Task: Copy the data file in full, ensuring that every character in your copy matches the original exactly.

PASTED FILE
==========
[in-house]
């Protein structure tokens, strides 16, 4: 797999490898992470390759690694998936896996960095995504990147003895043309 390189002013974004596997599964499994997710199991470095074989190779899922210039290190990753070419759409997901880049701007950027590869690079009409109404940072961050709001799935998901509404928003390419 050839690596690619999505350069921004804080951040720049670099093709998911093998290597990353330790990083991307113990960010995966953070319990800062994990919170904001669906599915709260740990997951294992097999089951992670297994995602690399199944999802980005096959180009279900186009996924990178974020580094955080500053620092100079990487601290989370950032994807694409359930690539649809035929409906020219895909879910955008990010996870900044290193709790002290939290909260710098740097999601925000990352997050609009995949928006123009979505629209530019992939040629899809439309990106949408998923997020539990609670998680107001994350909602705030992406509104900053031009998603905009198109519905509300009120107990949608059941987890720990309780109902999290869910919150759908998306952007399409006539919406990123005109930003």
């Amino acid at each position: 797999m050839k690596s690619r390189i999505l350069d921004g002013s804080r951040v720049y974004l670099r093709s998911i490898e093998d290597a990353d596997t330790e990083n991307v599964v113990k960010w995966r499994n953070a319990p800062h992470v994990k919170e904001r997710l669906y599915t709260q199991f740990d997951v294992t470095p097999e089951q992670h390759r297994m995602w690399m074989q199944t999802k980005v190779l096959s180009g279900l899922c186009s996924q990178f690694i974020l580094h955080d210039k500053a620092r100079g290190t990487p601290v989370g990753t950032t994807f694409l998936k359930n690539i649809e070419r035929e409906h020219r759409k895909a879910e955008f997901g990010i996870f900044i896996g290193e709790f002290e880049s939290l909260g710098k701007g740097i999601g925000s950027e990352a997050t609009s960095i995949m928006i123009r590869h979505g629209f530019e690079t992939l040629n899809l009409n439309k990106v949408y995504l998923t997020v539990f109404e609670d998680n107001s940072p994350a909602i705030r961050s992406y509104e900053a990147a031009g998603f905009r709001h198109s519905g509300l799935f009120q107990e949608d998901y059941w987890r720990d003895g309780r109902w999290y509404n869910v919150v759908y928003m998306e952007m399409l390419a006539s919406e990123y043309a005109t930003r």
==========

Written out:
[in-house]
């Protein structure tokens, strides 16, 4: 797999490898992470390759690694998936896996960095995504990147003895043309 390189002013974004596997599964499994997710199991470095074989190779899922210039290190990753070419759409997901880049701007950027590869690079009409109404940072961050709001799935998901509404928003390419 050839690596690619999505350069921004804080951040720049670099093709998911093998290597990353330790990083991307113990960010995966953070319990800062994990919170904001669906599915709260740990997951294992097999089951992670297994995602690399199944999802980005096959180009279900186009996924990178974020580094955080500053620092100079990487601290989370950032994807694409359930690539649809035929409906020219895909879910955008990010996870900044290193709790002290939290909260710098740097999601925000990352997050609009995949928006123009979505629209530019992939040629899809439309990106949408998923997020539990609670998680107001994350909602705030992406509104900053031009998603905009198109519905509300009120107990949608059941987890720990309780109902999290869910919150759908998306952007399409006539919406990123005109930003």
């Amino acid at each position: 797999m050839k690596s690619r390189i999505l350069d921004g002013s804080r951040v720049y974004l670099r093709s998911i490898e093998d290597a990353d596997t330790e990083n991307v599964v113990k960010w995966r499994n953070a319990p800062h992470v994990k919170e904001r997710l669906y599915t709260q199991f740990d997951v294992t470095p097999e089951q992670h390759r297994m995602w690399m074989q199944t999802k980005v190779l096959s180009g279900l899922c186009s996924q990178f690694i974020l580094h955080d210039k500053a620092r100079g290190t990487p601290v989370g990753t950032t994807f694409l998936k359930n690539i649809e070419r035929e409906h020219r759409k895909a879910e955008f997901g990010i996870f900044i896996g290193e709790f002290e880049s939290l909260g710098k701007g740097i999601g925000s950027e990352a997050t609009s960095i995949m928006i123009r590869h979505g629209f530019e690079t992939l040629n899809l009409n439309k990106v949408y995504l998923t997020v539990f109404e609670d998680n107001s940072p994350a909602i705030r961050s992406y509104e900053a990147a031009g998603f905009r709001h198109s519905g509300l799935f009120q107990e949608d998901y059941w987890r720990d003895g309780r109902w999290y509404n869910v919150v759908y928003m998306e952007m399409l390419a006539s919406e990123y043309a005109t930003r």